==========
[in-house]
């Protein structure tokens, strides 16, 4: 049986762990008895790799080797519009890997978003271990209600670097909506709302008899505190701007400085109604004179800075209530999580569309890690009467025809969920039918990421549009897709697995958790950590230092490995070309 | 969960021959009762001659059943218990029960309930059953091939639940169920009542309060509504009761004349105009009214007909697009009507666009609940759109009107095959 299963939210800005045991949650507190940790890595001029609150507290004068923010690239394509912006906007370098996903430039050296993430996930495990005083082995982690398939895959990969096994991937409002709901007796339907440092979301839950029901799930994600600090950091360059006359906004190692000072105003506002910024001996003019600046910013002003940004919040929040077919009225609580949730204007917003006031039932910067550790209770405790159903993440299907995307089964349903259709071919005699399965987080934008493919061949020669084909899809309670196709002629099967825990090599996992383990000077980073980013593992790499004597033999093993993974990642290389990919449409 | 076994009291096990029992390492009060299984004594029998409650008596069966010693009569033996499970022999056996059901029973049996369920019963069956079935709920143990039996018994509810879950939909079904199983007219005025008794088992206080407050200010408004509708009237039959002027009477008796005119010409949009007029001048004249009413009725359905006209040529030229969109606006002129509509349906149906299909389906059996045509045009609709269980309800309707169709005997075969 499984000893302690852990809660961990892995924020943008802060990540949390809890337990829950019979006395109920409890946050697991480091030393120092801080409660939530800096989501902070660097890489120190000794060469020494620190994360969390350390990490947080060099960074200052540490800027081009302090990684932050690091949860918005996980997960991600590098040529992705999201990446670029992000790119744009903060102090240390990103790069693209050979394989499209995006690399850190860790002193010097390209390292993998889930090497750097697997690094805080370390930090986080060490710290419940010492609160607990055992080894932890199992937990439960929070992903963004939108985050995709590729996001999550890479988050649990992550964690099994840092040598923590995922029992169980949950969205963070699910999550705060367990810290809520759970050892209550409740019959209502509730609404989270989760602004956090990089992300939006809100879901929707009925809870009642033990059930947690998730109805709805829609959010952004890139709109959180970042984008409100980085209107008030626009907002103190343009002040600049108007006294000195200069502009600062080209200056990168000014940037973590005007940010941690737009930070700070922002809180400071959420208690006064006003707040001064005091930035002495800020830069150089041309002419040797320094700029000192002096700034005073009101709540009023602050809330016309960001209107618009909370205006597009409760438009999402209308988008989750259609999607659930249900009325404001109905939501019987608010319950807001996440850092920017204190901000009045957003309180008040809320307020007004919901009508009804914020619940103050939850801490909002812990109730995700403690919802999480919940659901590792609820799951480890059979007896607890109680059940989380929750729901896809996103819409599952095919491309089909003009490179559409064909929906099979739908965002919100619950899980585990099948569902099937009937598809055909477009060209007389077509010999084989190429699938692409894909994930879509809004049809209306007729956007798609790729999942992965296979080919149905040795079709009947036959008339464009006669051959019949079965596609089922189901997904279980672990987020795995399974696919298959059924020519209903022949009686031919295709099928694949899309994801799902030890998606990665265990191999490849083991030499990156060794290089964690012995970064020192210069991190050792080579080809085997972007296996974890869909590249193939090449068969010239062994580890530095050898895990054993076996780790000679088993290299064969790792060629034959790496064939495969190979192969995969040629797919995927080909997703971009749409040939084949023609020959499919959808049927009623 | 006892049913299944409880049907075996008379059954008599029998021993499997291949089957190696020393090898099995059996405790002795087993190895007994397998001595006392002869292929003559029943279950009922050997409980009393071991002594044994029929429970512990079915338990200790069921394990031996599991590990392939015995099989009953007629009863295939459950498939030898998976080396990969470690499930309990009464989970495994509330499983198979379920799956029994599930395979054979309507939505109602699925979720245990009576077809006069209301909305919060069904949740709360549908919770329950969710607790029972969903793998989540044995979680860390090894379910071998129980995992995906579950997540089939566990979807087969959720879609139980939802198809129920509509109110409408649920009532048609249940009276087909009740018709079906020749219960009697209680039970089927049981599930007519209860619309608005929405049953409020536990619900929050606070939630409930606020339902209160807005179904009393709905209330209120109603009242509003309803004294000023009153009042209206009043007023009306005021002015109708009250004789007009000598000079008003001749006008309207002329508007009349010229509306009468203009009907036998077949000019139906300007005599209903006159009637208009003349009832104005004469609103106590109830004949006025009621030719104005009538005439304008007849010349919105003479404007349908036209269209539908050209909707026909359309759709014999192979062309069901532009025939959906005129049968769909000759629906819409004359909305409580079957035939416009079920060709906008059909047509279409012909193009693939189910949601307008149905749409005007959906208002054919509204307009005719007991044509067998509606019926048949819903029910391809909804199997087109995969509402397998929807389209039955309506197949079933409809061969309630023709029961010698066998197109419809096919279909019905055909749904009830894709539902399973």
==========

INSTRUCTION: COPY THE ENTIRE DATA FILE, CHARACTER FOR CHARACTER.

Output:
[in-house]
């Protein structure tokens, strides 16, 4: 049986762990008895790799080797519009890997978003271990209600670097909506709302008899505190701007400085109604004179800075209530999580569309890690009467025809969920039918990421549009897709697995958790950590230092490995070309 | 969960021959009762001659059943218990029960309930059953091939639940169920009542309060509504009761004349105009009214007909697009009507666009609940759109009107095959 299963939210800005045991949650507190940790890595001029609150507290004068923010690239394509912006906007370098996903430039050296993430996930495990005083082995982690398939895959990969096994991937409002709901007796339907440092979301839950029901799930994600600090950091360059006359906004190692000072105003506002910024001996003019600046910013002003940004919040929040077919009225609580949730204007917003006031039932910067550790209770405790159903993440299907995307089964349903259709071919005699399965987080934008493919061949020669084909899809309670196709002629099967825990090599996992383990000077980073980013593992790499004597033999093993993974990642290389990919449409 | 076994009291096990029992390492009060299984004594029998409650008596069966010693009569033996499970022999056996059901029973049996369920019963069956079935709920143990039996018994509810879950939909079904199983007219005025008794088992206080407050200010408004509708009237039959002027009477008796005119010409949009007029001048004249009413009725359905006209040529030229969109606006002129509509349906149906299909389906059996045509045009609709269980309800309707169709005997075969 499984000893302690852990809660961990892995924020943008802060990540949390809890337990829950019979006395109920409890946050697991480091030393120092801080409660939530800096989501902070660097890489120190000794060469020494620190994360969390350390990490947080060099960074200052540490800027081009302090990684932050690091949860918005996980997960991600590098040529992705999201990446670029992000790119744009903060102090240390990103790069693209050979394989499209995006690399850190860790002193010097390209390292993998889930090497750097697997690094805080370390930090986080060490710290419940010492609160607990055992080894932890199992937990439960929070992903963004939108985050995709590729996001999550890479988050649990992550964690099994840092040598923590995922029992169980949950969205963070699910999550705060367990810290809520759970050892209550409740019959209502509730609404989270989760602004956090990089992300939006809100879901929707009925809870009642033990059930947690998730109805709805829609959010952004890139709109959180970042984008409100980085209107008030626009907002103190343009002040600049108007006294000195200069502009600062080209200056990168000014940037973590005007940010941690737009930070700070922002809180400071959420208690006064006003707040001064005091930035002495800020830069150089041309002419040797320094700029000192002096700034005073009101709540009023602050809330016309960001209107618009909370205006597009409760438009999402209308988008989750259609999607659930249900009325404001109905939501019987608010319950807001996440850092920017204190901000009045957003309180008040809320307020007004919901009508009804914020619940103050939850801490909002812990109730995700403690919802999480919940659901590792609820799951480890059979007896607890109680059940989380929750729901896809996103819409599952095919491309089909003009490179559409064909929906099979739908965002919100619950899980585990099948569902099937009937598809055909477009060209007389077509010999084989190429699938692409894909994930879509809004049809209306007729956007798609790729999942992965296979080919149905040795079709009947036959008339464009006669051959019949079965596609089922189901997904279980672990987020795995399974696919298959059924020519209903022949009686031919295709099928694949899309994801799902030890998606990665265990191999490849083991030499990156060794290089964690012995970064020192210069991190050792080579080809085997972007296996974890869909590249193939090449068969010239062994580890530095050898895990054993076996780790000679088993290299064969790792060629034959790496064939495969190979192969995969040629797919995927080909997703971009749409040939084949023609020959499919959808049927009623 | 006892049913299944409880049907075996008379059954008599029998021993499997291949089957190696020393090898099995059996405790002795087993190895007994397998001595006392002869292929003559029943279950009922050997409980009393071991002594044994029929429970512990079915338990200790069921394990031996599991590990392939015995099989009953007629009863295939459950498939030898998976080396990969470690499930309990009464989970495994509330499983198979379920799956029994599930395979054979309507939505109602699925979720245990009576077809006069209301909305919060069904949740709360549908919770329950969710607790029972969903793998989540044995979680860390090894379910071998129980995992995906579950997540089939566990979807087969959720879609139980939802198809129920509509109110409408649920009532048609249940009276087909009740018709079906020749219960009697209680039970089927049981599930007519209860619309608005929405049953409020536990619900929050606070939630409930606020339902209160807005179904009393709905209330209120109603009242509003309803004294000023009153009042209206009043007023009306005021002015109708009250004789007009000598000079008003001749006008309207002329508007009349010229509306009468203009009907036998077949000019139906300007005599209903006159009637208009003349009832104005004469609103106590109830004949006025009621030719104005009538005439304008007849010349919105003479404007349908036209269209539908050209909707026909359309759709014999192979062309069901532009025939959906005129049968769909000759629906819409004359909305409580079957035939416009079920060709906008059909047509279409012909193009693939189910949601307008149905749409005007959906208002054919509204307009005719007991044509067998509606019926048949819903029910391809909804199997087109995969509402397998929807389209039955309506197949079933409809061969309630023709029961010698066998197109419809096919279909019905055909749904009830894709539902399973």